A conversation with DA Anne Kelly, part 2

Editor’s note: This is the second in a two-part series looking at Alamosa’s district attorney candidates.

ALAMOSA – Interim District Attorney Anne Kelly for the 12th Judicial District has big plans for the future. But with less than a month in office and just six weeks before ballots go out in the election, she must first prove to the voters of the valley that she’s the right person for the job. 

It’s a big task, but she seems unphased.

“We’re moving ahead and putting things in place as if we’re going to win,” she said.

Kelly will be running as a Republican, an affiliation she says she’s had for most of her life, the product of being raised “in a conservative household with a father who often spoke about conservative values.”

She only switched to Unaffiliated when she took her previous position as senior deputy DA in in Boulder.

“I didn’t want being a registered Republican to distract people from the work I was doing,” she said, referencing Boulder’s Democratic stronghold. Knowing that, if appointed to the 12th JD she would be facing election in November, Kelly changed her voter registration back to Republican this summer.  

Kelly’s approach to the office of district attorney seems to cross party lines. She doesn’t believe in criminalizing addiction and supports criminal justice reform and programs such as Law Enforcement Assisted Diversion (LEAD) and Restorative Justice because “they work.”

At the same time, she is a firm advocate for the “strong prosecution” of offenders, decrying “soundbites” and “bright lines of who will be prosecuted and how.” Instead, she emphasizes the need for a “prosecutor and leader” to look at each case individually.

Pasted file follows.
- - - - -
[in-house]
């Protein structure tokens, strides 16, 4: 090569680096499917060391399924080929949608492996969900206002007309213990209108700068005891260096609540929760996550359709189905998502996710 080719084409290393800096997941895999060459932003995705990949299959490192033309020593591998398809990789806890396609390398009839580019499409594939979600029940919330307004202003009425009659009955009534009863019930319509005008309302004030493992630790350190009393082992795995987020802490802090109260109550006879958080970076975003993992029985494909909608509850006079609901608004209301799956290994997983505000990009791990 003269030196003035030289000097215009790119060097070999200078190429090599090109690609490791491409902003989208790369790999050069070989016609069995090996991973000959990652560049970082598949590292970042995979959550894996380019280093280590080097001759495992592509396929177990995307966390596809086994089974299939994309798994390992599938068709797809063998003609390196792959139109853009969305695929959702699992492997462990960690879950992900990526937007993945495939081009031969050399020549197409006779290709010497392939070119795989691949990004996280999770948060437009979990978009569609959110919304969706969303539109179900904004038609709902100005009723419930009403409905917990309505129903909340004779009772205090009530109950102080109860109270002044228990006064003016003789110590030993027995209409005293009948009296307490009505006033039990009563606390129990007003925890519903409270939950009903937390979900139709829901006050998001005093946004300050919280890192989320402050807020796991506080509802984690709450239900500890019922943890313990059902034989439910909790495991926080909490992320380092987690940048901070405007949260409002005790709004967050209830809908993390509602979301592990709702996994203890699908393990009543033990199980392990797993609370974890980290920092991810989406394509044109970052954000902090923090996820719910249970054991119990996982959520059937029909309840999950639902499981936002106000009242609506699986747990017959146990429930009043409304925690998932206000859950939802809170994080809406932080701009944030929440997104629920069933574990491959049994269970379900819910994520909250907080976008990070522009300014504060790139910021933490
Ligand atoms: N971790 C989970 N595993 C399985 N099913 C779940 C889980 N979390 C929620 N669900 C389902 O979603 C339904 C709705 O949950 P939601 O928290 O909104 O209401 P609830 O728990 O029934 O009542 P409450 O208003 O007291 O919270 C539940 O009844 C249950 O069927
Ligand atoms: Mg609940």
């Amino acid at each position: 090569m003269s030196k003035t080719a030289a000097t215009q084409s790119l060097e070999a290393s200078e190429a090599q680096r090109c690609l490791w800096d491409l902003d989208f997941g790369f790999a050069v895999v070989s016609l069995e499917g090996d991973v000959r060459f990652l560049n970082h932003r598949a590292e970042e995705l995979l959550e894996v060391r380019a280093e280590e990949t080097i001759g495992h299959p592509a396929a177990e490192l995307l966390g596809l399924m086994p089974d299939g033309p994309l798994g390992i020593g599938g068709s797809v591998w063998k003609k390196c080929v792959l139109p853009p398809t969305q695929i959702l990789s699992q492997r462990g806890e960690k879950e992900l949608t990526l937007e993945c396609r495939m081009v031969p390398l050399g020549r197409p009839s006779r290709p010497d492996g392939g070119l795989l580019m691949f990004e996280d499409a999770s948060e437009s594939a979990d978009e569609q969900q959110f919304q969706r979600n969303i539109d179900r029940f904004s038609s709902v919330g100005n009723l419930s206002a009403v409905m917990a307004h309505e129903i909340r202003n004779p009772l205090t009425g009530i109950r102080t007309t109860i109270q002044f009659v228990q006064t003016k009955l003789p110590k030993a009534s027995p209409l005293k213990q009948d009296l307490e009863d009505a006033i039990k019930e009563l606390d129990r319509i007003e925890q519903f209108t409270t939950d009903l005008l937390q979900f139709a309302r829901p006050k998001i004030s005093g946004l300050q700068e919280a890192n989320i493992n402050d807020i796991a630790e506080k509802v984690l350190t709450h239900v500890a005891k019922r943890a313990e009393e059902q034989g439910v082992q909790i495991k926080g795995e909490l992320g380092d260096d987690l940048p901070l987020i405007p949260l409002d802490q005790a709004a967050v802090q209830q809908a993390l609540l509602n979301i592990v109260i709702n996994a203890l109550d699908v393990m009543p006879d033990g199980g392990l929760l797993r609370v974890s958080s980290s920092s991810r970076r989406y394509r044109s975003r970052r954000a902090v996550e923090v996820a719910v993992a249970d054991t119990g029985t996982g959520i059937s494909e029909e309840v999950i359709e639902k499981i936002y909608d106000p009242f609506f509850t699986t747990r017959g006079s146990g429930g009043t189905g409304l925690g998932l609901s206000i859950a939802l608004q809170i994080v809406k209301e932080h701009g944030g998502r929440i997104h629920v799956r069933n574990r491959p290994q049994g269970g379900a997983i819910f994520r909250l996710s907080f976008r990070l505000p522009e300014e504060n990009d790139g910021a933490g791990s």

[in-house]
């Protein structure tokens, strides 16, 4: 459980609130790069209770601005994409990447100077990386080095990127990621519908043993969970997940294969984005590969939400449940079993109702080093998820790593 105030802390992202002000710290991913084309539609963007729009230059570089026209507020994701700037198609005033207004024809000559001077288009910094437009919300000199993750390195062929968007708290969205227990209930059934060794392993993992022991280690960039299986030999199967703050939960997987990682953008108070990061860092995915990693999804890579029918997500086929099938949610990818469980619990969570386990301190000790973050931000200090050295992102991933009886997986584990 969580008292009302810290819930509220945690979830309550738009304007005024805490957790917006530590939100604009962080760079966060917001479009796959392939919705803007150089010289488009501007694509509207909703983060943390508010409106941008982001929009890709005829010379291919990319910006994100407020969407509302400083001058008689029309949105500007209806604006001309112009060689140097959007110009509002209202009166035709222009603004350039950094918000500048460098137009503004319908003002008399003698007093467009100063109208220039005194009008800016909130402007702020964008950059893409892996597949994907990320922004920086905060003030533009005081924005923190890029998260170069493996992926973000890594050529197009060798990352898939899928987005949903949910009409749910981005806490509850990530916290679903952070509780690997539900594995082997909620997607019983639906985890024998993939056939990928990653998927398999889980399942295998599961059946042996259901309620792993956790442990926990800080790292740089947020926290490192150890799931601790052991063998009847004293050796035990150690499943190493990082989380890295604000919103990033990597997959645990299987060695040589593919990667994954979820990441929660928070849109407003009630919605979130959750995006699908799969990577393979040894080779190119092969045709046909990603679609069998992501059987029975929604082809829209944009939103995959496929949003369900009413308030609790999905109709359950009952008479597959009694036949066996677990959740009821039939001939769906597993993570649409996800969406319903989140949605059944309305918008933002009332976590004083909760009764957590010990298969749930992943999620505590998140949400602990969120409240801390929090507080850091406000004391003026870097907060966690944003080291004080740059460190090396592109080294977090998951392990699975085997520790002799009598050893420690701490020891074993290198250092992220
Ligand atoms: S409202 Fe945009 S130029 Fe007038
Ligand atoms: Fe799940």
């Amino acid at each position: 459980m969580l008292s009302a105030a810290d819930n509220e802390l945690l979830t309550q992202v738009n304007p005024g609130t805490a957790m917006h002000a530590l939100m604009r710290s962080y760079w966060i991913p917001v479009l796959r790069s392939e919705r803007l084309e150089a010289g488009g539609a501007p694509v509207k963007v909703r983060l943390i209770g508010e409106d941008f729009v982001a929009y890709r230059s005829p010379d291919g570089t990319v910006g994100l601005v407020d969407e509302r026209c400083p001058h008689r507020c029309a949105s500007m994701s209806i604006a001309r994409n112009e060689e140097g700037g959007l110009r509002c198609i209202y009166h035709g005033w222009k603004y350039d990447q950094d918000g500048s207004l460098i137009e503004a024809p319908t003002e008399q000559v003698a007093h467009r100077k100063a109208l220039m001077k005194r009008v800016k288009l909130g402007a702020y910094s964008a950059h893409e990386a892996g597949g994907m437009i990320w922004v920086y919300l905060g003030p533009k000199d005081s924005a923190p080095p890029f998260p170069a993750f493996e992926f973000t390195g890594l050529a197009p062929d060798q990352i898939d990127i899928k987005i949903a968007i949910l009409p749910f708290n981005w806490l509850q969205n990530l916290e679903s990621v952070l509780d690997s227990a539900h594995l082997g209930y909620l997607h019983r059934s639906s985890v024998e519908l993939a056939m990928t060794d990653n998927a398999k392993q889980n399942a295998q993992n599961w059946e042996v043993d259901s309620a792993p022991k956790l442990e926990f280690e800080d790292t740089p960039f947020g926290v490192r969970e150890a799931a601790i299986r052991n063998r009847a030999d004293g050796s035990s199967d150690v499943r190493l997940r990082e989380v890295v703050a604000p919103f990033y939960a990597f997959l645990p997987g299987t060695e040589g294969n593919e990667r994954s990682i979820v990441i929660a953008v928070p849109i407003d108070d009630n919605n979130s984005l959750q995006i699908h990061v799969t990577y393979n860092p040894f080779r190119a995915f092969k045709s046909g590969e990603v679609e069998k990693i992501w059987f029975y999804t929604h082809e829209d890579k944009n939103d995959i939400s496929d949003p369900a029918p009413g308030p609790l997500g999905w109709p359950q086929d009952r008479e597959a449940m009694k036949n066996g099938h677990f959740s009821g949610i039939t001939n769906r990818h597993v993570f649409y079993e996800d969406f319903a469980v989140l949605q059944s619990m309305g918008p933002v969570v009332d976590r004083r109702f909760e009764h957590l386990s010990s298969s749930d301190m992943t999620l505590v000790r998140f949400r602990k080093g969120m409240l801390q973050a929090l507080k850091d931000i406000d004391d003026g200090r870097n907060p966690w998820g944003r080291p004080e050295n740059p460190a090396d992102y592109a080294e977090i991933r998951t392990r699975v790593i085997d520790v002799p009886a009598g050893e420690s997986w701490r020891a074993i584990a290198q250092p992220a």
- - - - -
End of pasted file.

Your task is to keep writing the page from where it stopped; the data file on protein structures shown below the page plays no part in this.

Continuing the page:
“It’s the “obligation of a prosecutor to hold accountable those who cause harm to other people”, she said, adding how crucial it is to both the victims of crime and a community that “knows they’re being protected.”

Being a DA in the valley is a tough job with the existing crime rate disproportionate to its population. Kelly cites the 14th Judicial District, with a population size very similar to the San Luis Valley, as an example. Although affluence is a factor, the 12th district has three times more crime than the 14th.  

“Across the state, the valley is viewed as a free pass,” she said. “Dealers know they won’t be prosecuted, so they’re using the valley.”

She also cites a disproportionately high number of burglaries in Conejos County where, she says, burglars wait for people to leave before burglarizing the property.

And she’s concerned that even the high numbers don’t reflect the true situation.

“We rely on cases being filed, and case numbers are going down when they should be going up,” Kelly said. “That tells me some crimes aren’t being reported.”

Against that backdrop, Kelly has taken on a district attorney’s office that has a backlog of hundreds of cases involving a significant number of serious felony crimes, including sexual assault and homicide cases that date back to 2019.

“The office has been in decline for years,” she said. “Alonzo Payne just drove it into the ground.”

Kelly plans to triage, focusing on major cases at risk of exceeding the statute of limitations. Current major cases in the valley are also a priority with prosecution handled by teams she will assemble from across the state. Drug cases will be a focus – “the valley has spoken about this” – and  she will also be “going into Conejos County to address the burglaries.” And, of course, she will be prosecuting cases of domestic violence.

Numerous priorities all rely on having an adequate number of attorneys, a problem that previous DAs have historically cited as a major obstacle in prosecuting cases. Kelly says it doesn’t have to be that way.